How about some relief, rejuvenation and relaxation? Sounds relaxing just to talk about it. Come to the beauty surrounding Hot Springs, Arkansas and that's just what you'll find. Forty-seven hot springs flow out of the Ouachita Mountains and President Andrew Jackson, in 1832, set aside land for the enjoyment of future generations and designated Hot Springs the first Federal Reservation. This designation made Hot Springs National Park America’s first area nationwide to be set aside for protection by the federal government and the only national park within a city. It is also the smallest park in the National Park System and the oldest, 40 years older than Yellowstone National Park. Walking down the Grand Promenade lined with huge magnolia trees, nine bath houses has been restored to their former glory days however only 2 of the 9 are bath houses or spas. People have used the hot spring water in therapeutic baths for more than two hundred years to treat rheumatism and other ailments. Sadly as the medical profession quit prescribing them for medicinal purposes, they just couldn't survive. The bath houses were very popular with the rich and famous, who traveled by train to the area, in the early 1900's and their peak was in the mid 40's when the Maurice House alone gave over 67,000 baths in 1946. In 1974 they gave only 6500 baths and closed their doors that November. In their Golden Age the Bath Houses had over a million visitors a year. Strolling down Bath House Row you can almost feel the elite sitting on the front verandas sipping cups to "quaff the elixir" (drink heartily of a liquid that is believed to extend one's life forever), in their fancy hats and duds with the streets lined with expensive cars from the era. The other 7 bath houses are leased by the National Park System to businesses so they can afford to do the upkeep and maintain the glory of the old buildings. In the early days a Mineral Bath cost $2.30 and now range anywhere from $30.00 to $90.00, all in private rooms (hoping to go for a bath tomorrow), In the beginning all were like big swimming pools (most open air) with the men and women separated. All of the springs are now covered to keep them from contamination. The water flows from the springs, depending on how wet the year was, 4000 plus years ago and the water ranges anywhere from 65 to 143 degrees. Putting your hand in the fountain or the one area where you can actually see and feel the water bubbling out from the ground, the water is so hot you can only stand to touch it for a second. Scientists have determined (don't as me how?) that the water coming out of the springs are over 4000 years old! The park collects 700,000 gallons of water a day for public use and people go to the 5 stations around the small city to fill their containers, jugs, and bottles of this health remedy for drinking. It is delicious tasting but definitely has a mineral taste to it.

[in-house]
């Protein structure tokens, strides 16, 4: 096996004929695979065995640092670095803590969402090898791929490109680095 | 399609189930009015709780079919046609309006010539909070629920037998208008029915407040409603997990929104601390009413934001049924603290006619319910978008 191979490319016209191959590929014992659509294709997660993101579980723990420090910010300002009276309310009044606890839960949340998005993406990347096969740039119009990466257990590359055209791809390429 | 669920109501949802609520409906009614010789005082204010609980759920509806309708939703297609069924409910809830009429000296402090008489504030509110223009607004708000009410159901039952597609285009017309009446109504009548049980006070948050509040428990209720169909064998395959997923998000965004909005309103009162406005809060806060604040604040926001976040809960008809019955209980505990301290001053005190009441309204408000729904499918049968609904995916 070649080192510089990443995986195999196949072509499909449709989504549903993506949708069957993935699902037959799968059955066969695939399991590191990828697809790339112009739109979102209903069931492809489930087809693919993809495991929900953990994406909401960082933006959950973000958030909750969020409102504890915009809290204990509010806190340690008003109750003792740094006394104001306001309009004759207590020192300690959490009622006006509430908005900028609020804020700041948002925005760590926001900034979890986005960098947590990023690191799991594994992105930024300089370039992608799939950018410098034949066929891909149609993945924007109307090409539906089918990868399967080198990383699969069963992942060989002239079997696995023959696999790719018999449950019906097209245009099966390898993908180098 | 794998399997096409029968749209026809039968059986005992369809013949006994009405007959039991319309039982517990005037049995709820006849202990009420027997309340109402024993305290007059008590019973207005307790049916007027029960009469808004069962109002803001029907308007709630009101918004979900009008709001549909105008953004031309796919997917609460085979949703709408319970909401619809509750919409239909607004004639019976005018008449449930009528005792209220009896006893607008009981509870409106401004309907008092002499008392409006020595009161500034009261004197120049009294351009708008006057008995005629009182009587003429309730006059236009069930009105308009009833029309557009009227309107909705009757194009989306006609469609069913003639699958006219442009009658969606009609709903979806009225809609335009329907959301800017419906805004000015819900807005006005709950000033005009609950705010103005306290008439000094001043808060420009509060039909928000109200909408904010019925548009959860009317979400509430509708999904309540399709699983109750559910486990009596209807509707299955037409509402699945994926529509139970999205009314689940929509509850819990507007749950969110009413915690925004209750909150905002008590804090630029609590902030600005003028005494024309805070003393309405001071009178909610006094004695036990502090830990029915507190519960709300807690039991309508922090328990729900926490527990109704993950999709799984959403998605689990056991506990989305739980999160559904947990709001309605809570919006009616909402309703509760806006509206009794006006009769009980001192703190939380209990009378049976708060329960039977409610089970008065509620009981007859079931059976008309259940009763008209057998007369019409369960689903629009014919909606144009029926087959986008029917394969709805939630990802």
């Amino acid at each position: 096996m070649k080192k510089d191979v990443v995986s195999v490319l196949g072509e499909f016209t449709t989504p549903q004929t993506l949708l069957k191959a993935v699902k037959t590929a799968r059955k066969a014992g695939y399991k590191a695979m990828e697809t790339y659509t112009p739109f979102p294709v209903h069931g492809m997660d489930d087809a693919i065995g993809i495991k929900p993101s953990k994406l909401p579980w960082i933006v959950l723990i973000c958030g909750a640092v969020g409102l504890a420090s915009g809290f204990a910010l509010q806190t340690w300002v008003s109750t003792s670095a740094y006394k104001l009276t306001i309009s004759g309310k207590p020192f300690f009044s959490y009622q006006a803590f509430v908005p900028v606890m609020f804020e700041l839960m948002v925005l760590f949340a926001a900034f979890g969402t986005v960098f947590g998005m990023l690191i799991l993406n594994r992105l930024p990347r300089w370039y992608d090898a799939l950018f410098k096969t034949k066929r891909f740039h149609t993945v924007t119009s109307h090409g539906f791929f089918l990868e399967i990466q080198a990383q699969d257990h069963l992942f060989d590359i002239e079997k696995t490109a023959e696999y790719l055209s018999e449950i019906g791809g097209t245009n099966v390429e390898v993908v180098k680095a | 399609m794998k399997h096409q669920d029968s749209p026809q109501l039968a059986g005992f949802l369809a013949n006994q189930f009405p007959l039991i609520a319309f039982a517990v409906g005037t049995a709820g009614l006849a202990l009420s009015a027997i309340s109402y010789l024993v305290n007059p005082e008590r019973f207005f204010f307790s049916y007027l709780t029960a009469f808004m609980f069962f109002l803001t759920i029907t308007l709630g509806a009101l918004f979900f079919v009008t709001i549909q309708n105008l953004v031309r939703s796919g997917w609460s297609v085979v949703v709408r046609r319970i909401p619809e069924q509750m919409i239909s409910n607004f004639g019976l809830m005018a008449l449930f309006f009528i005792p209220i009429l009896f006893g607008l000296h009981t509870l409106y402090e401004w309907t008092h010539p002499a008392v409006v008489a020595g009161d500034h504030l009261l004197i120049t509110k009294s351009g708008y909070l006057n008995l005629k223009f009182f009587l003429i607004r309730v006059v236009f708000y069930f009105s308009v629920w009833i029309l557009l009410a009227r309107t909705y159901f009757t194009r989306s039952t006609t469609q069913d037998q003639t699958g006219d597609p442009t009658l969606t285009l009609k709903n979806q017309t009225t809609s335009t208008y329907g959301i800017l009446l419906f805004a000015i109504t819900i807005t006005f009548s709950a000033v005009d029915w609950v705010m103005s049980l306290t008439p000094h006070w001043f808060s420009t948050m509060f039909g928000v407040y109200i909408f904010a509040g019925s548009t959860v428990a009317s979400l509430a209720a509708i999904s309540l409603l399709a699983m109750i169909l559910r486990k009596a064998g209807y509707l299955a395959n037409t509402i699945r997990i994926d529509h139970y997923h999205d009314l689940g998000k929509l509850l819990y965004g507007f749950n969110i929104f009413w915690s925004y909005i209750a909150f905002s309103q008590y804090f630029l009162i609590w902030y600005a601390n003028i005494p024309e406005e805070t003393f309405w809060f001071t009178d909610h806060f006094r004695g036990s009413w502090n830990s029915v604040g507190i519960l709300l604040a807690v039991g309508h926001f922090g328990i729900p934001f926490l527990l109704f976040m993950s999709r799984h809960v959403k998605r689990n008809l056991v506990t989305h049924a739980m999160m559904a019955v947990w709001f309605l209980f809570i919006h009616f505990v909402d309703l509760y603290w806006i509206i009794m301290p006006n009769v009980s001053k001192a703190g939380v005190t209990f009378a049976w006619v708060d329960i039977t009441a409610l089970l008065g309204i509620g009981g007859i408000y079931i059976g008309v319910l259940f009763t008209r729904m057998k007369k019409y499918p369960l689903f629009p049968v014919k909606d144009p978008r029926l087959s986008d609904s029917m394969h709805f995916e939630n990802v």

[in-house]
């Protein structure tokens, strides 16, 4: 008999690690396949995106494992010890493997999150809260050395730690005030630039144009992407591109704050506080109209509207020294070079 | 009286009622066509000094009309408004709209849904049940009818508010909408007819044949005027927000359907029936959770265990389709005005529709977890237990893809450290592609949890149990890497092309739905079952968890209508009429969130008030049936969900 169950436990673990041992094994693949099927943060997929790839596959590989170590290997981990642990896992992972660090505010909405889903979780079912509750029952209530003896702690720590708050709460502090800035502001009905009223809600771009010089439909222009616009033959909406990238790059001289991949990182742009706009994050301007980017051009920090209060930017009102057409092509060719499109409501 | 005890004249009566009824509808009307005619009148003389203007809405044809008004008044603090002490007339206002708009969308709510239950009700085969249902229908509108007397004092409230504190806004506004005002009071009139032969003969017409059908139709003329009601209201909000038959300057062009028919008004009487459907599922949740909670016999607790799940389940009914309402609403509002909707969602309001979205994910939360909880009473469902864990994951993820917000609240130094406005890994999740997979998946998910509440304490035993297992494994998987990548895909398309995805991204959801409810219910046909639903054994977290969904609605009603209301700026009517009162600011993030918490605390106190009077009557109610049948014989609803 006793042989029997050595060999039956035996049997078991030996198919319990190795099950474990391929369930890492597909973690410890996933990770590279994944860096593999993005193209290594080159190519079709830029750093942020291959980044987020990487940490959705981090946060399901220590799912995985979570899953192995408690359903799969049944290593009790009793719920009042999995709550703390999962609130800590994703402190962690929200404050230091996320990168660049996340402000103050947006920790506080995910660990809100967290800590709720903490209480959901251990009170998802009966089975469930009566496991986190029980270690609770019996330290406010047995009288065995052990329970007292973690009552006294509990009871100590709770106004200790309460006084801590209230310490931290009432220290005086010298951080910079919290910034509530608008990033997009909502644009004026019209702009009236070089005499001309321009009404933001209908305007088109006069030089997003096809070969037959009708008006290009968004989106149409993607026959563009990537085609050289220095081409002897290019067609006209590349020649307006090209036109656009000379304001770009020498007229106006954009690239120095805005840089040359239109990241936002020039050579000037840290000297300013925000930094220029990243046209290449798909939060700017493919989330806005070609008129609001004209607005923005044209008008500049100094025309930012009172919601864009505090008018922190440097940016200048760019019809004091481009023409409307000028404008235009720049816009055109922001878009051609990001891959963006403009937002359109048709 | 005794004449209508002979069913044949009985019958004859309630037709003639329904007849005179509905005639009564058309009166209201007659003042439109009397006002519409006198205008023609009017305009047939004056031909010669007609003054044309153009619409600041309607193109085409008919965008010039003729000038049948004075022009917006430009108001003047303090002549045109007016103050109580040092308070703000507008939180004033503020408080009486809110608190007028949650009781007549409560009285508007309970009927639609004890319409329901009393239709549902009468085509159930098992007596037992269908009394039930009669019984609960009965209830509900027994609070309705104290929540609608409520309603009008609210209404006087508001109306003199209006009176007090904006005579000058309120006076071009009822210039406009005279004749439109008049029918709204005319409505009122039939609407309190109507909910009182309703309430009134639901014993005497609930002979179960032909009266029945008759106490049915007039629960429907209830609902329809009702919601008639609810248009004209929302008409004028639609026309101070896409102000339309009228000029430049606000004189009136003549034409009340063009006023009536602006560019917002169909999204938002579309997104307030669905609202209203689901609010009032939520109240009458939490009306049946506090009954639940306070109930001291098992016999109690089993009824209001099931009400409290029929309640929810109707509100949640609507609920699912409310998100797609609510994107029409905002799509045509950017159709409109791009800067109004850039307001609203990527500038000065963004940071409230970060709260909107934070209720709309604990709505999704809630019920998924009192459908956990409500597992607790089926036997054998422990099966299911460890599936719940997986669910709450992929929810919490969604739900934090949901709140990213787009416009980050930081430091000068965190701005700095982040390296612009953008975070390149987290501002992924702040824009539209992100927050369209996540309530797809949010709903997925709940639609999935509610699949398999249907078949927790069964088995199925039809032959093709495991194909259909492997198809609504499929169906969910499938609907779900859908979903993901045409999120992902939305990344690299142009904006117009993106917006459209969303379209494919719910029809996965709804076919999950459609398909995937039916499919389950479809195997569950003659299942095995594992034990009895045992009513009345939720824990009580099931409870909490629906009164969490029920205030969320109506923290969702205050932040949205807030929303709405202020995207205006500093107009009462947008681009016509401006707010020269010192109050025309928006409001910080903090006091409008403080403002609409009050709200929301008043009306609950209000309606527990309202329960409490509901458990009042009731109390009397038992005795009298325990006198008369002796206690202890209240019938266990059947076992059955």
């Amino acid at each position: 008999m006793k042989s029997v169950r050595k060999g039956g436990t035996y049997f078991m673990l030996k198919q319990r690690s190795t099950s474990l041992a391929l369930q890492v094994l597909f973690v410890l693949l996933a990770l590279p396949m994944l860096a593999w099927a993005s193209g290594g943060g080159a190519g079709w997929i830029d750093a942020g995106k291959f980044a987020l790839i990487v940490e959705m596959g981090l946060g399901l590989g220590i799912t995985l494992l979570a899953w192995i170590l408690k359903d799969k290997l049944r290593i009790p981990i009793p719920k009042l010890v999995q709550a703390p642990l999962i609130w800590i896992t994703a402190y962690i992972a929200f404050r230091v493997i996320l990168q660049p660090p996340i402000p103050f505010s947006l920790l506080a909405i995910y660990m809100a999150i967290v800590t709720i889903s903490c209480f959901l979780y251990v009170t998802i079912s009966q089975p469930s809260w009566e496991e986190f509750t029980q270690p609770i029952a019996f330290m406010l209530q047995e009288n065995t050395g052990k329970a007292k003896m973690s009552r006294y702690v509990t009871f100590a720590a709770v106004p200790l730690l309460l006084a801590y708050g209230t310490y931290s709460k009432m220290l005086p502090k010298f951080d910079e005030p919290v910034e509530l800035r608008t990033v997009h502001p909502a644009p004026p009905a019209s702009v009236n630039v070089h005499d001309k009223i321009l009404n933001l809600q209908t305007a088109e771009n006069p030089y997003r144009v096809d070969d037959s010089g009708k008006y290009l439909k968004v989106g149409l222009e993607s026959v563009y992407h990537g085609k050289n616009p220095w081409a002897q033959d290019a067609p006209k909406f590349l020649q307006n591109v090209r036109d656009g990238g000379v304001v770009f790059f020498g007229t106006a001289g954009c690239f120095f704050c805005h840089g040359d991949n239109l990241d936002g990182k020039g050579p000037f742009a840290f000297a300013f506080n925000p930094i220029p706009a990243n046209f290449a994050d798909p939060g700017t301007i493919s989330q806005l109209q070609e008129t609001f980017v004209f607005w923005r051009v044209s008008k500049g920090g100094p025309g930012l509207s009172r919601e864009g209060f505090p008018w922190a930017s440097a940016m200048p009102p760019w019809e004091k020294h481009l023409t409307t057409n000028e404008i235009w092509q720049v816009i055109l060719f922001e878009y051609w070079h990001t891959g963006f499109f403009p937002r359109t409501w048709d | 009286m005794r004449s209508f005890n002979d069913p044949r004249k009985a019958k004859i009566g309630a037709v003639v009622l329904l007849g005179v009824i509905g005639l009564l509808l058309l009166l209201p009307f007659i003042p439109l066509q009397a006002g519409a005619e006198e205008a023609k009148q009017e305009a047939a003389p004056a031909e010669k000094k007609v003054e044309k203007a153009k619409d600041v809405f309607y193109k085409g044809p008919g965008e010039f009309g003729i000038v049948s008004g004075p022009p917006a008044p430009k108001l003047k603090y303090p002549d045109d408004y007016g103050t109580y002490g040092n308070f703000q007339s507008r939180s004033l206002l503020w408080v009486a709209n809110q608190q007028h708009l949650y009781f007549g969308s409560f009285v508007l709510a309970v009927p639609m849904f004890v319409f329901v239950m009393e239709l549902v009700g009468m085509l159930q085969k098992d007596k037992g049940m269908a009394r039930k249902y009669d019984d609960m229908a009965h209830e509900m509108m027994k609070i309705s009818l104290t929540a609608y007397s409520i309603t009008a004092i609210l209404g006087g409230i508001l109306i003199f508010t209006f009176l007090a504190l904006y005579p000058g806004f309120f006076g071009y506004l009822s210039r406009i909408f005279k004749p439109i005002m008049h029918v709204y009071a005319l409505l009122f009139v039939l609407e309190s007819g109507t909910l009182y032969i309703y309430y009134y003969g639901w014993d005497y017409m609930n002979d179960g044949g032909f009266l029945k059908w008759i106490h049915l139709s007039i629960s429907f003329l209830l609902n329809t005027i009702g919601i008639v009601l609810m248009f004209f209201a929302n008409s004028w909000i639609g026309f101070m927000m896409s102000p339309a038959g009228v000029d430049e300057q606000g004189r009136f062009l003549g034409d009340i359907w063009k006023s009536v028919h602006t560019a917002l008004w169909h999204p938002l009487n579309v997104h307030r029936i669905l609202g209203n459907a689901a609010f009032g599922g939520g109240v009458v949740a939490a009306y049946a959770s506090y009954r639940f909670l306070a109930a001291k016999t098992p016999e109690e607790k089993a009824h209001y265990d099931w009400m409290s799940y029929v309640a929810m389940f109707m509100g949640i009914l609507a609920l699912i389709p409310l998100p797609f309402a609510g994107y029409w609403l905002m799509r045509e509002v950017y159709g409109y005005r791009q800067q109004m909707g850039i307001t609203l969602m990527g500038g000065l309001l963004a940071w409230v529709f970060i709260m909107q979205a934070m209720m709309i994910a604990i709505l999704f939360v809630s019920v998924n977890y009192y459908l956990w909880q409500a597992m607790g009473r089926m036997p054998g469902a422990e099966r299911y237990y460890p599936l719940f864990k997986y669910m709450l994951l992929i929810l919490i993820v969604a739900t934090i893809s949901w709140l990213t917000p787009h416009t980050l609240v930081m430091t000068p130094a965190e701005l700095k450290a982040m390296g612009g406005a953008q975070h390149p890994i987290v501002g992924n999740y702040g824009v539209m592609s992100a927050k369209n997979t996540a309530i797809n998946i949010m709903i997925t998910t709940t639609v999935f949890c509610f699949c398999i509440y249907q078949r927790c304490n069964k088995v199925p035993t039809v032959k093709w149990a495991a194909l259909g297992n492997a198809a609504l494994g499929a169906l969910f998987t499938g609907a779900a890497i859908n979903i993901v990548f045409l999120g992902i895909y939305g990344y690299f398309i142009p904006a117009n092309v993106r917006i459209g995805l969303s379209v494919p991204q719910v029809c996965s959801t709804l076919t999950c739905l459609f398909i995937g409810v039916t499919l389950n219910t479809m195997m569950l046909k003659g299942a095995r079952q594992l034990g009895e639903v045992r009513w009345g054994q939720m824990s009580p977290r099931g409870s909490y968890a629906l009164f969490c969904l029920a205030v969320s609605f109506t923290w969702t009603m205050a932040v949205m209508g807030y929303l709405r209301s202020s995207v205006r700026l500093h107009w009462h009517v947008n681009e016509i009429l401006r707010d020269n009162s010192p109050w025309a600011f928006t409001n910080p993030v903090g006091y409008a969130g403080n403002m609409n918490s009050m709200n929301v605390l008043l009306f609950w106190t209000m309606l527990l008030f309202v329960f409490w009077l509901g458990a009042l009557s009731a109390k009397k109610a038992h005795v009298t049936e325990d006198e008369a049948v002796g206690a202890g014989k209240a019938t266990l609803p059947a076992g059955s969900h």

Next it was on to the Hot Springs Mountain Tower which towers over 600 feet above the park and city below. Overlooking 140 miles with a 360 degree view, it stands 1256 feet above sea level. There is a museum on the second deck which tells a lot about the many springs in the area. A breathtaking view to be sure and one can only imagine how gorgeous it is when the trees start to turn which surprisingly they haven't (they are predicting early November). The area is surrounded by seven lakes, 2 of which you can see from the Observation Deck of the tower. The countryside is very beautiful and thick with pine, dogwoods, oaks and redbud trees, all native to Arkansas.
Our last stop of the day was to the Mountain Valley Spring Water Company whose famous water was delivered every day to the White House for Presidents from Calvin Coolidge to Bill Clinton. President Eisenhower started drinking it daily in 1955 after having a heart attack, on the recommendation of his physician. Many other famous people have been hooked on the water from Elvis Presley to John Lennon and Mohammad Ali, Elizabeth Taylor (suppose that was her secret) to Tom Cruise, Demi Moore and countless others. It has been bottled since 1871 and continues to be distributed in over 40 states and has been on the sets of TV shows Gray's Anatomy and Mad About You to name a few and several movie sets. Cheap it is NOT...a case of twenty-four 16 oz. bottles cost a whopping $25.00! Does it cure all that ails you? Many claim yes and so is it worth the price? We report...you decide!
For SOME reason my photos aren't uploading. Time for bed. Will try again tomorrow!